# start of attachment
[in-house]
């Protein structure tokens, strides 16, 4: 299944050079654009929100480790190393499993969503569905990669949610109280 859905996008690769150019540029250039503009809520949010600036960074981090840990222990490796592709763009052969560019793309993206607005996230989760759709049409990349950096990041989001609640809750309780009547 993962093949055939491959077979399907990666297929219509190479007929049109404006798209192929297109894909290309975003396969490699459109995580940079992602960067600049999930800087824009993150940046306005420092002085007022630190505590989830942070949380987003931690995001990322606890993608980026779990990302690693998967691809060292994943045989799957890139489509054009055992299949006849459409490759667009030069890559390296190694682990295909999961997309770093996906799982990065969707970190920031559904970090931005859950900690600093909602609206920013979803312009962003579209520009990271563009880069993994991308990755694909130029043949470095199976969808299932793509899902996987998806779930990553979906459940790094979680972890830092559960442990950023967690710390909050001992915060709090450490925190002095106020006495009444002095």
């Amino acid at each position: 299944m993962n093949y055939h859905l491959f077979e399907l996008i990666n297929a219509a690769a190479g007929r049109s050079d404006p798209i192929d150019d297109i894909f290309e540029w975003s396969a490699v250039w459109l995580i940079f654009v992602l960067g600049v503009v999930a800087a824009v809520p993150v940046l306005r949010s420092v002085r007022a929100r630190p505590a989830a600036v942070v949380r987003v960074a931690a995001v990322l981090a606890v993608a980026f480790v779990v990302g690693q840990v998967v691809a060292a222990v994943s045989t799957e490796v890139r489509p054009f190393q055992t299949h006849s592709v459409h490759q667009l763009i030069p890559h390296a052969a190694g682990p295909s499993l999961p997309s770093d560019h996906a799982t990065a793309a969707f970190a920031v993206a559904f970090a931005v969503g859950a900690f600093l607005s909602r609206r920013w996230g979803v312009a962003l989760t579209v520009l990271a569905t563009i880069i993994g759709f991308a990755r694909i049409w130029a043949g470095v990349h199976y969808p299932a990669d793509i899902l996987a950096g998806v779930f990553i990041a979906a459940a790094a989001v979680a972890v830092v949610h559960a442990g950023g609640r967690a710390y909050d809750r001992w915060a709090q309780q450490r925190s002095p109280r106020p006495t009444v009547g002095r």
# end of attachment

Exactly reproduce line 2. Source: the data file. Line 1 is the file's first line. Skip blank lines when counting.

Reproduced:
């Protein structure tokens, strides 16, 4: 299944050079654009929100480790190393499993969503569905990669949610109280 859905996008690769150019540029250039503009809520949010600036960074981090840990222990490796592709763009052969560019793309993206607005996230989760759709049409990349950096990041989001609640809750309780009547 993962093949055939491959077979399907990666297929219509190479007929049109404006798209192929297109894909290309975003396969490699459109995580940079992602960067600049999930800087824009993150940046306005420092002085007022630190505590989830942070949380987003931690995001990322606890993608980026779990990302690693998967691809060292994943045989799957890139489509054009055992299949006849459409490759667009030069890559390296190694682990295909999961997309770093996906799982990065969707970190920031559904970090931005859950900690600093909602609206920013979803312009962003579209520009990271563009880069993994991308990755694909130029043949470095199976969808299932793509899902996987998806779930990553979906459940790094979680972890830092559960442990950023967690710390909050001992915060709090450490925190002095106020006495009444002095």